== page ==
How to Install and Use the Greenfield Version of the UU Web Templates

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The Greenfield template uses a programming language called PHP that allows you to update text on the pages without needing to use a web page editor. Instead, you can go to an administrative web page that enables you to change the text right from your browser. The administrative pages require a password before they accept changes. You do not need to know or learn PHP to use the templates -- the programming is already done.

Table of Contents

1. Technical Requirements

2. Transfering the Template to Your Web Server
  a. Downloading the templates to your PC or Mac
  b. Getting an FTP program
  c. Uploading the templates to your web server

3. Customizing the Template for Your Congregation
  a. Default username and password
  b. Logging into the administrative pages
  c. Setting your password
  d. Editing the template to display your congregation's name
  e. Customizing text, menus, and pictures

4. Troubleshooting
  a. Forgotten password
  b. Zillions of error messages

5. A Peek into the Technical Details
  a. The files that make up each template
  b. Creating additional users

6. Technical Support

7. Tips and Tricks

1. Technical Requirements

The Greenfield version of the UU Web Templates requires:

  1. A web server that runs PHP. Most web hosting services and ISPs support PHP for free.
  2. Permission for PHP programs to change files on your server. Talk to you web hosting company about whether you need to change the permissions on your web site to allow the PHP programs in the template's administrative pages to make changes to the files on the site. Specifically, PHP programs need to be able to change files in the ??? subdirectory of your site. If you are looking for a web hosting service for your congregation's web site, consider (, run by UU Jim Hermann. servers support PHP and Jim can set up your site with the necessary permissions.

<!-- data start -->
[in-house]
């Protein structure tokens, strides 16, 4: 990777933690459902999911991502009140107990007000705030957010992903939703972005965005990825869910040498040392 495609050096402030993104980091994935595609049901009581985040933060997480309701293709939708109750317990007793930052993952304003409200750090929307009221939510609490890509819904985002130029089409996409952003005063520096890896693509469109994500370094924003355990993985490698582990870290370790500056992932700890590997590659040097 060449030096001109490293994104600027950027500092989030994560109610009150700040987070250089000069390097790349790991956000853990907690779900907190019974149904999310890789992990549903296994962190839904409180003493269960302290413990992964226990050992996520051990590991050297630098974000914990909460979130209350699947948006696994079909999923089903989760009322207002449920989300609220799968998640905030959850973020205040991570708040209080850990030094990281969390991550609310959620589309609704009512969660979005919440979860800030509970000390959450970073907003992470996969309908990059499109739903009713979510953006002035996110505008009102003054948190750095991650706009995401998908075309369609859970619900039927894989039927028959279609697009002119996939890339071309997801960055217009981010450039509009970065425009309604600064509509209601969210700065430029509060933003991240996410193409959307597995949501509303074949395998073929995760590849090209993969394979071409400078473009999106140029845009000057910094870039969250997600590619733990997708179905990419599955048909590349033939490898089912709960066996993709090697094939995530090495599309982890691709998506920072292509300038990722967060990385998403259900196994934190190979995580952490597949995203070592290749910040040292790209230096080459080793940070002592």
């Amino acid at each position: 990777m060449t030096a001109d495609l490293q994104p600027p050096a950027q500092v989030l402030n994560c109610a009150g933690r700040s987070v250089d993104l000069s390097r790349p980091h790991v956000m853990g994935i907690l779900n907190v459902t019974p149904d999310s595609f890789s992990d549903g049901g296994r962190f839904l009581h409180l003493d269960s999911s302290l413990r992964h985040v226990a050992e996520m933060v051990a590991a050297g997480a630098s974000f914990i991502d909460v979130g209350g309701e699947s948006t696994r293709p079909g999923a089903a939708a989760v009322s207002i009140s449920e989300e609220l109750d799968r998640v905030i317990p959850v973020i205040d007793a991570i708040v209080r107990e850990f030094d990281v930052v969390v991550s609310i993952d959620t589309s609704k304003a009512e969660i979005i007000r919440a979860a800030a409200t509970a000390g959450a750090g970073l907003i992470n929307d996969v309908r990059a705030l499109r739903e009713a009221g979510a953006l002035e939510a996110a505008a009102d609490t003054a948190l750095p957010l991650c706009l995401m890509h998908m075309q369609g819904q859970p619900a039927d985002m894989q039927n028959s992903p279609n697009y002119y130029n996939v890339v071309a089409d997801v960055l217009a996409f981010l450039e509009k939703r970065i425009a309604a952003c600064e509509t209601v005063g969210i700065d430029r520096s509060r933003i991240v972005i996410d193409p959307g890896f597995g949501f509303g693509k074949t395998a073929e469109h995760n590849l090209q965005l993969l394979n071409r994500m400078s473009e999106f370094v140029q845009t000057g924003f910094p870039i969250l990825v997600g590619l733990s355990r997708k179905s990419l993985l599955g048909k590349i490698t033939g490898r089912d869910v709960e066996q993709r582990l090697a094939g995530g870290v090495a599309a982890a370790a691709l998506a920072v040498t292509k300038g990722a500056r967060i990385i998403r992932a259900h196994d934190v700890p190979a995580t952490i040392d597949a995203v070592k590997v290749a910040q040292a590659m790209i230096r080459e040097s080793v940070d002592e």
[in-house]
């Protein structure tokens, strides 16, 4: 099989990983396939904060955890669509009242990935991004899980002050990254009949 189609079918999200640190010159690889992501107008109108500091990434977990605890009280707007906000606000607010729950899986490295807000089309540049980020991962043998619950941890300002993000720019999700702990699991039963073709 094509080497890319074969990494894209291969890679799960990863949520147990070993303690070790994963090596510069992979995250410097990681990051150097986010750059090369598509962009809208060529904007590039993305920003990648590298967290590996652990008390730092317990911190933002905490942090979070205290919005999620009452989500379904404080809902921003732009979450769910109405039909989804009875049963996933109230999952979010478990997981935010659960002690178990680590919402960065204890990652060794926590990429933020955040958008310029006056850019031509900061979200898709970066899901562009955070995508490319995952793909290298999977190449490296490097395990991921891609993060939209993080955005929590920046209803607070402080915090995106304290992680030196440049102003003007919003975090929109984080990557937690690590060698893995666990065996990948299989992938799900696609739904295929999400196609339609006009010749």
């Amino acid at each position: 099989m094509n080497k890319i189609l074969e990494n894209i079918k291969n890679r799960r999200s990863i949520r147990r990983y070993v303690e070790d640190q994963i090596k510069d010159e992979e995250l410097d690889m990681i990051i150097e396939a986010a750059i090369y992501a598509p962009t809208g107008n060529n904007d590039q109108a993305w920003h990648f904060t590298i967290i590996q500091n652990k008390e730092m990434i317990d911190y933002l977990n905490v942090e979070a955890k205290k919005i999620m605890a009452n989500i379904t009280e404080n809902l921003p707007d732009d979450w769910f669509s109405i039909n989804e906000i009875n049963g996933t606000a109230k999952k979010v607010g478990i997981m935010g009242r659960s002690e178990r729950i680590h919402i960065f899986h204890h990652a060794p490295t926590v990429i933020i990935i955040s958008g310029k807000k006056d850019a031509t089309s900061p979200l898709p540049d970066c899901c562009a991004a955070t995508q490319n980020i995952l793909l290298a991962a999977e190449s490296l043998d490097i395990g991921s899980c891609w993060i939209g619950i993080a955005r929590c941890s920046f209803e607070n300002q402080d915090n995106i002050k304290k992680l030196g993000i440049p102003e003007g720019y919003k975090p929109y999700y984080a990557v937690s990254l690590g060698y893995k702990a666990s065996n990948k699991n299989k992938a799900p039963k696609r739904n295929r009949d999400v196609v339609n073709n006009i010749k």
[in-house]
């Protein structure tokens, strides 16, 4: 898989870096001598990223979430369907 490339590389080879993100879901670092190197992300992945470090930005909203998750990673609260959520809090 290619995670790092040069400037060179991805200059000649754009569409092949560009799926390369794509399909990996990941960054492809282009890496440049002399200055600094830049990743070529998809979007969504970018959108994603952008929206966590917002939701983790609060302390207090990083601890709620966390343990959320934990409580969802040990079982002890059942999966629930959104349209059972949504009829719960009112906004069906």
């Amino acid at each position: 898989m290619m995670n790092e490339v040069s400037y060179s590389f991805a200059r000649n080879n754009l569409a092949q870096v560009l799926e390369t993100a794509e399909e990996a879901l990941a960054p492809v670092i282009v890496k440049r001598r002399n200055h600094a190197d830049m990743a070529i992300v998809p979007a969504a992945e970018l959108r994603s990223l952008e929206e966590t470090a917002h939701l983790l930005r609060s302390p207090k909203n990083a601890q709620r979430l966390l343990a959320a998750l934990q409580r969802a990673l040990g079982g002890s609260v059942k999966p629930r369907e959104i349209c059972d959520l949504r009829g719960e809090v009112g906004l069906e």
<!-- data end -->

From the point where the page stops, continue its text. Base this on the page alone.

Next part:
3. A file transfer program (using a system called FTP) for transfering the template files to your congregation's web server. Windows comes with a dreadful FTP program, so don't try to use it. Instead, use Internet Explorer, your web editor (if you have one that supports FTP), or download a free FTP program (as explained in Getting an FTP program below).
  4. A web browser program (usually Firefox, Internet Explorer, Mozilla, Netscape, Safari, or Opera) with cookies enabled.

In order to install the files on your congregation's web server, you'll need to know these facts about the server:

2. Transfering the Template to Your Web Server

Before you can use the UU Web Templates, you need to transfer them to your congregation's web server (that is, the computer on the Internet where your congregation's web site is stored). The easiest way is usually to download the files to your own PC or Mac, and then to upload them from your PC or Mac to your congregation's web server.

All the files that make up the Greenfield template have been zipped together into a ZIP file. There's one ZIP file for each design (Blue-Green, Sunflower, and Faces). You need to download just one file, for the design your congregation has chosen. There's also an EXE file for each design, which is a self-extracting ZIP file (that is, a ZIP file that includes the program for extracting its files).

a. Downloading the templates to your PC or Mac

To download a UU Web Template to your computer, follow these steps:

  1. Decide which template you are going to use (1, 2, or 3).
  2. Create a folder on your computer in which to store the web template file. For example, you might want to store it in C:\My Documents\Web Template.
  3. Click one of the following links to the template you've chosen:
  4. Your browser should ask what you want to do with the file you clicked. Choose Save and specify where on your computer to store the file (choosing the folder you created in step 2).
  5. When the file is dowloaded, open it and extract the files that it contains:
    ZIP file: If you downloaded a ZIP file, open it by double-clicking it in Windows Explorer or Finder. The file is a ZIP file (called a Compressed Folder in Windows XP). When you open the ZIP file, you see a list of the files that the ZIP file contains. Then copy the files from the ZIP file to the folder you made in step 2. The easiest way is to drag all the files from the ZIP file's window to the folder's window.
    EXE file: If you downloaded an EXE file, move it to the directory where you want to store its files, and then double-click it to extract its files to that directory.